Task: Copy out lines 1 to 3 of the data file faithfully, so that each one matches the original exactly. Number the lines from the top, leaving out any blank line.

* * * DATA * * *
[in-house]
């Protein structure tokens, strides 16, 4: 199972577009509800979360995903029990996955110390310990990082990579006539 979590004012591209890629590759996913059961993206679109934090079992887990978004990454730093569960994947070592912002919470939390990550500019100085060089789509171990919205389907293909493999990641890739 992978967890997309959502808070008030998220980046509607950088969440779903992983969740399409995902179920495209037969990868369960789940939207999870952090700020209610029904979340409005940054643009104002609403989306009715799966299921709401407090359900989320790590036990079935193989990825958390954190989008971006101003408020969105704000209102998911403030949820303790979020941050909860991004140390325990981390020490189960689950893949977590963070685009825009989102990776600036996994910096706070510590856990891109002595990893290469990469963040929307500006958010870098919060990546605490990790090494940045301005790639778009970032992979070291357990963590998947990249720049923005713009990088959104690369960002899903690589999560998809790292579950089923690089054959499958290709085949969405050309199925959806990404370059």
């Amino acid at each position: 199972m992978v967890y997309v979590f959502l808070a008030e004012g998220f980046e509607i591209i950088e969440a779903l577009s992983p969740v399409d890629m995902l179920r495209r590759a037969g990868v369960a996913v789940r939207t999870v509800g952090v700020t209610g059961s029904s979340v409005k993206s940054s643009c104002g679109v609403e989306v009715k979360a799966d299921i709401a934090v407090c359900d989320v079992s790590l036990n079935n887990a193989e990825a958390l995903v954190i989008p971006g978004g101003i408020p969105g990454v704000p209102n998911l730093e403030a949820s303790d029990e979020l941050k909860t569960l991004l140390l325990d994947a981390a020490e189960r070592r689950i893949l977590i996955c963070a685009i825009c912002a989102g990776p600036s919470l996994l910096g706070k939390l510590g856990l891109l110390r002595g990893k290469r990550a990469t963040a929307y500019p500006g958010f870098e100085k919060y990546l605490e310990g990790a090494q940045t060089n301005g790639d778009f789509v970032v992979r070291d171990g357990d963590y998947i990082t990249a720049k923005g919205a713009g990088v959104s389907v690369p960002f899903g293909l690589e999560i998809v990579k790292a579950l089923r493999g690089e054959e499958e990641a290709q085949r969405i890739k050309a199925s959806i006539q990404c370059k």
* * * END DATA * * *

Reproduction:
[in-house]
């Protein structure tokens, strides 16, 4: 199972577009509800979360995903029990996955110390310990990082990579006539 979590004012591209890629590759996913059961993206679109934090079992887990978004990454730093569960994947070592912002919470939390990550500019100085060089789509171990919205389907293909493999990641890739 992978967890997309959502808070008030998220980046509607950088969440779903992983969740399409995902179920495209037969990868369960789940939207999870952090700020209610029904979340409005940054643009104002609403989306009715799966299921709401407090359900989320790590036990079935193989990825958390954190989008971006101003408020969105704000209102998911403030949820303790979020941050909860991004140390325990981390020490189960689950893949977590963070685009825009989102990776600036996994910096706070510590856990891109002595990893290469990469963040929307500006958010870098919060990546605490990790090494940045301005790639778009970032992979070291357990963590998947990249720049923005713009990088959104690369960002899903690589999560998809790292579950089923690089054959499958290709085949969405050309199925959806990404370059």
């Amino acid at each position: 199972m992978v967890y997309v979590f959502l808070a008030e004012g998220f980046e509607i591209i950088e969440a779903l577009s992983p969740v399409d890629m995902l179920r495209r590759a037969g990868v369960a996913v789940r939207t999870v509800g952090v700020t209610g059961s029904s979340v409005k993206s940054s643009c104002g679109v609403e989306v009715k979360a799966d299921i709401a934090v407090c359900d989320v079992s790590l036990n079935n887990a193989e990825a958390l995903v954190i989008p971006g978004g101003i408020p969105g990454v704000p209102n998911l730093e403030a949820s303790d029990e979020l941050k909860t569960l991004l140390l325990d994947a981390a020490e189960r070592r689950i893949l977590i996955c963070a685009i825009c912002a989102g990776p600036s919470l996994l910096g706070k939390l510590g856990l891109l110390r002595g990893k290469r990550a990469t963040a929307y500019p500006g958010f870098e100085k919060y990546l605490e310990g990790a090494q940045t060089n301005g790639d778009f789509v970032v992979r070291d171990g357990d963590y998947i990082t990249a720049k923005g919205a713009g990088v959104s389907v690369p960002f899903g293909l690589e999560i998809v990579k790292a579950l089923r493999g690089e054959e499958e990641a290709q085949r969405i890739k050309a199925s959806i006539q990404c370059k």